that inspections would cave been begun on
May 1st, and some preliminary work was
done with tbw view. The legislation asked
for tbe boar', however, as well as the othsr
legislation r St nator Harris's bill, has been
postponed to naka way for (he President
makers in coog-tere. Meanwhile the danger
ous season draw on apiice; an open-port
board of health riigo in New Orleans;
very few river towns between St.
Ltnis aod the gulf: are in a reas
suring sanitary condition none, we have
reason to belie v3, so much so as Memphis;
and tbo tecsation-mootter is abroad in the
land. There may not we earnestly ; hope
and strongly believe th-ire will not be a case
of fever in tbe valley during the coming
sesson. Bub bo journalist, at least, is san
guine or silly encqgh to believe that there
will be no reports of fevet--and these will
be only less damaging than its actual pres
encdf With the first one, nnless tbe pres
ence and authority of tba National board are
felt among us, there will be tho usual pasio,
the sensaloss quarantine restrictions, tbe in
terruption of trade and travel, the disloca
tioa of business affairs and the shrinkage of
values which always follows. Senator Har
m's bill comes np in the bouse on Tuesday
next. I 's prompt passage by that body will
be a sufficient indication cf its treatment in
th senst", upon which the National board
may venture to act forthwith. No represent
ative from the Mississippi valley can ask for
an indorsement from his constituency with
out a clean record oa this measure act
merely the record of an affirmative vote, but
of earnest t ffrt and successful advocacy.
We have received Watts & Cj.'s Liverpool
otton Report for tbo week ending April 30th.
(1'ua nermanent editor cf the Report is at
present m -ula cv-) learn from it that
Cjlton appeaCd tj hava drifted from its
mwrings and lost ijf control; the depression
was intensified by dr.cpiJ Prices and the
Report distinctly say s "In fa.' we have ,0
recall simo of the periods of deprv,""'011 b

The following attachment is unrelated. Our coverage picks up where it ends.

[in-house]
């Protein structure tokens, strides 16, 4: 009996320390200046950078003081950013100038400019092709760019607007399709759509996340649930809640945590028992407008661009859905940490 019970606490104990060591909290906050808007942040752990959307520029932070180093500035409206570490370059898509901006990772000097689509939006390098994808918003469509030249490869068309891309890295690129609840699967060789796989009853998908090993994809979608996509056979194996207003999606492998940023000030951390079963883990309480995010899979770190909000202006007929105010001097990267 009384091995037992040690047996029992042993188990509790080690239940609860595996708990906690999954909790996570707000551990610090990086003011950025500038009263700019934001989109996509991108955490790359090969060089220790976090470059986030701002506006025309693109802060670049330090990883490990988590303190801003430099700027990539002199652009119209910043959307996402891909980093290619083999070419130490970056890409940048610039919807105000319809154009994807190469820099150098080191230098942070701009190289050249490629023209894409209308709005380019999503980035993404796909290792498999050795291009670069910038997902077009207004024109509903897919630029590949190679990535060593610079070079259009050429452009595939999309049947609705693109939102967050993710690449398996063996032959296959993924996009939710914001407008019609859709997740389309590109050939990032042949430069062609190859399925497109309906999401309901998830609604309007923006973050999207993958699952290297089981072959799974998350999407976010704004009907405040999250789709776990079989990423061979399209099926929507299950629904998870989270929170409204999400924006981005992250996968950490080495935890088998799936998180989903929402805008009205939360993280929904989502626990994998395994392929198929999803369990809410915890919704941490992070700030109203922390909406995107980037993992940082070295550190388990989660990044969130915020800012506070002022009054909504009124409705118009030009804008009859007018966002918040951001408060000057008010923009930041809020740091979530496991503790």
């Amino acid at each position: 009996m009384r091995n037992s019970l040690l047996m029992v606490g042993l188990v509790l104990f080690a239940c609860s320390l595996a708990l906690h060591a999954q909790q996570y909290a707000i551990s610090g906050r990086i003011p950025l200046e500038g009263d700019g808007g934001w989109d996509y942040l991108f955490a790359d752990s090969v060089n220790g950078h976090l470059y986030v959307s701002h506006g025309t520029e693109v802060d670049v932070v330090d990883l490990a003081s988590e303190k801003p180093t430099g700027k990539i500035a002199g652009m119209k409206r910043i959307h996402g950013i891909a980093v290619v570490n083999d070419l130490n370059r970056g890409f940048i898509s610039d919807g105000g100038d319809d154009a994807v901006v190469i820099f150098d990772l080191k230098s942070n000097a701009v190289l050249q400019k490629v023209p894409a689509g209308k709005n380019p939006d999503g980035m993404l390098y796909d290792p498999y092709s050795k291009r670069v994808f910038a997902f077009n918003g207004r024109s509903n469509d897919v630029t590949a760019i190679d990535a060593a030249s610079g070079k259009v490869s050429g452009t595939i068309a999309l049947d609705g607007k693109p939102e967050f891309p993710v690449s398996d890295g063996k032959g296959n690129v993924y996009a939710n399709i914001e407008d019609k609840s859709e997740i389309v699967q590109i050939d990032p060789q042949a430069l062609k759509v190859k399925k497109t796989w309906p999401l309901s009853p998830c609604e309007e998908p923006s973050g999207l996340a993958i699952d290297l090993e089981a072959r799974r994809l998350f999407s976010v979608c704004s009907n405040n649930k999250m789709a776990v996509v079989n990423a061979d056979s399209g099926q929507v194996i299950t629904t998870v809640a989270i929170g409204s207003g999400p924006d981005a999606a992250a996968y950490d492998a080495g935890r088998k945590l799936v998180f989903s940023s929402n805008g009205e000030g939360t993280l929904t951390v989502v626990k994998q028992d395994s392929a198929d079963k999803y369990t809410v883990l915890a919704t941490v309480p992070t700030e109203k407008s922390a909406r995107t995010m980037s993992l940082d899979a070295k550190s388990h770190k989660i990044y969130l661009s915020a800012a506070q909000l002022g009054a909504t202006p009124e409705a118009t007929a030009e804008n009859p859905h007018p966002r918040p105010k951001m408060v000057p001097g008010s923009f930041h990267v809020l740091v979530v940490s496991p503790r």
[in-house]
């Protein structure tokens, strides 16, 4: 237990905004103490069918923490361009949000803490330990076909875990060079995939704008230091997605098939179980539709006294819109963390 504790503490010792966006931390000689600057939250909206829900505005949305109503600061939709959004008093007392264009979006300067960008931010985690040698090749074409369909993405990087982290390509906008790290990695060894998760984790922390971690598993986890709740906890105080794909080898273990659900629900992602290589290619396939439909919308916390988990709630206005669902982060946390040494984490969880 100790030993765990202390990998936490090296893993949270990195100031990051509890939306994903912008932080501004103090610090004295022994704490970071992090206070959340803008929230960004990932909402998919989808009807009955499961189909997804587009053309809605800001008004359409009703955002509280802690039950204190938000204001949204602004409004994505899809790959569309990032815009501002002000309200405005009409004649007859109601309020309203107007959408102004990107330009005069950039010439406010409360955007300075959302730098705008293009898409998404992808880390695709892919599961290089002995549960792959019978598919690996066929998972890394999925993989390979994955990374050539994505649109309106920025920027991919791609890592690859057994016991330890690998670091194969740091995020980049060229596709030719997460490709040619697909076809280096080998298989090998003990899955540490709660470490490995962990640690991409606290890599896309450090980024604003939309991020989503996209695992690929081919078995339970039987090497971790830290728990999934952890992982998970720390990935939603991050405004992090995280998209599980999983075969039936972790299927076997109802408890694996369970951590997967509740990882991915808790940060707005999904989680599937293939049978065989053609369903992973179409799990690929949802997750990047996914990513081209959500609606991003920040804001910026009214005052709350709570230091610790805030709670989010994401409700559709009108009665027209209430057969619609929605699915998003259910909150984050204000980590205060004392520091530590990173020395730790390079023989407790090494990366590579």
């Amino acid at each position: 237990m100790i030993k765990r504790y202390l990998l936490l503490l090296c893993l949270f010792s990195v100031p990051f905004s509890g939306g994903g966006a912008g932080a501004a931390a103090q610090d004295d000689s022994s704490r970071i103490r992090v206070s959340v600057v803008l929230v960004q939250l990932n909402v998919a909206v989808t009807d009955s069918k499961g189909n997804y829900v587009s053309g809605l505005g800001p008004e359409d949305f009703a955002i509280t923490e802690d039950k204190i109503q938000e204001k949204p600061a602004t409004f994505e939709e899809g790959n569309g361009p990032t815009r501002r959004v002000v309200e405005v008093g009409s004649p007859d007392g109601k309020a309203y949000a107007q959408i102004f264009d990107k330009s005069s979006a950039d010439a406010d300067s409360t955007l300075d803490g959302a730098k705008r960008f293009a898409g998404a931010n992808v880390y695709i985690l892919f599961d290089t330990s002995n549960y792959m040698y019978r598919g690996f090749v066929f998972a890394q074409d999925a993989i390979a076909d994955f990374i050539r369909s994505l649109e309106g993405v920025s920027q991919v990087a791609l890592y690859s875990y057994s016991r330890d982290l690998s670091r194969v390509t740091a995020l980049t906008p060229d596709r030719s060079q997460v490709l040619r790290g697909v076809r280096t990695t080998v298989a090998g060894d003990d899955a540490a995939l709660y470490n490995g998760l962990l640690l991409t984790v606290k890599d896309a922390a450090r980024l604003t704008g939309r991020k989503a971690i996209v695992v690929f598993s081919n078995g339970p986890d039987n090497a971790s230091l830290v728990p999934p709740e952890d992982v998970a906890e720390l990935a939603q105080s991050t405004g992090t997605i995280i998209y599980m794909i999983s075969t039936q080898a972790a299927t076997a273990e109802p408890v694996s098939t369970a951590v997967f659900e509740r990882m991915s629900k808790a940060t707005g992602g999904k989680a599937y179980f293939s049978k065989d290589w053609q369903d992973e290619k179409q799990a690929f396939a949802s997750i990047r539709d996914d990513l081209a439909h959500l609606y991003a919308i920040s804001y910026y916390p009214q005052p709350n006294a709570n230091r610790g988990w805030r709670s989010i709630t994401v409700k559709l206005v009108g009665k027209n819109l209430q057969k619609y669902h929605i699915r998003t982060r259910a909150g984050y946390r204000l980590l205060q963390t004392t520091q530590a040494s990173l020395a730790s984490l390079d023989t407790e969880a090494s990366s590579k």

which the past two or three years Ot .ba
trade were characterized, in order to find a
parallel to tbo present hopefes. dullness."
Tne arrival of cotton previously purchased
"A feature in the week's business baa again
b-en the large qunntity forwarded direct to
spinners of cotton previously purchased,
cither sfljat or for delivery or in the Ameri
can markets on orders, and which does not
entor into tho daily computation of sale.
These figures of the quantity forwarded
for weeks past .show to what; a large
extent spinners bought during tike period
of activity. The. volume of actual spot busi
ness has been by so much dimininhed, and
thus we see a great source of weakness lo
this mirket. ' For instance, thi9 week tbe
trade take 60,180 baUs, but of this1 they get
23.880 bales titect of previous purchases,
leaving only 36.300 as actuallybought on the
market duriug tho current week. As prices
n the Aruetican markets were long so much
above the parity of ours, we may conclude
that spinners mostly bought futures here,
and that forwardings cow are largely com
rjo3"d of cjttoo tendered under delivery contract-".
This U noticeable as contributing to
make tenderab'e cottoa unduly scarce as the
season adv ances. The decline in prices sicca
the eighth ultimo, whon middling upland
was quoted on tbo spot at 7jJ, has been
ll e6i per ponnd in spots acd fully d in fu
tures. This sudden and severe ' shrinkage
means that heavy differences on contracts
will hive to be met, p.cd this baa created an
undercurrent of uneasiness as to the result.
The trade demand still continues to run upon
clean cotton, and grades above low middling
have been fairly salable, considering
the limited demand. The ' low grades
have ' been in abundant ' supply
tor some time, and owing to the
abaencd of demand v-lues have been quit
nominal. The trade evidently do not yet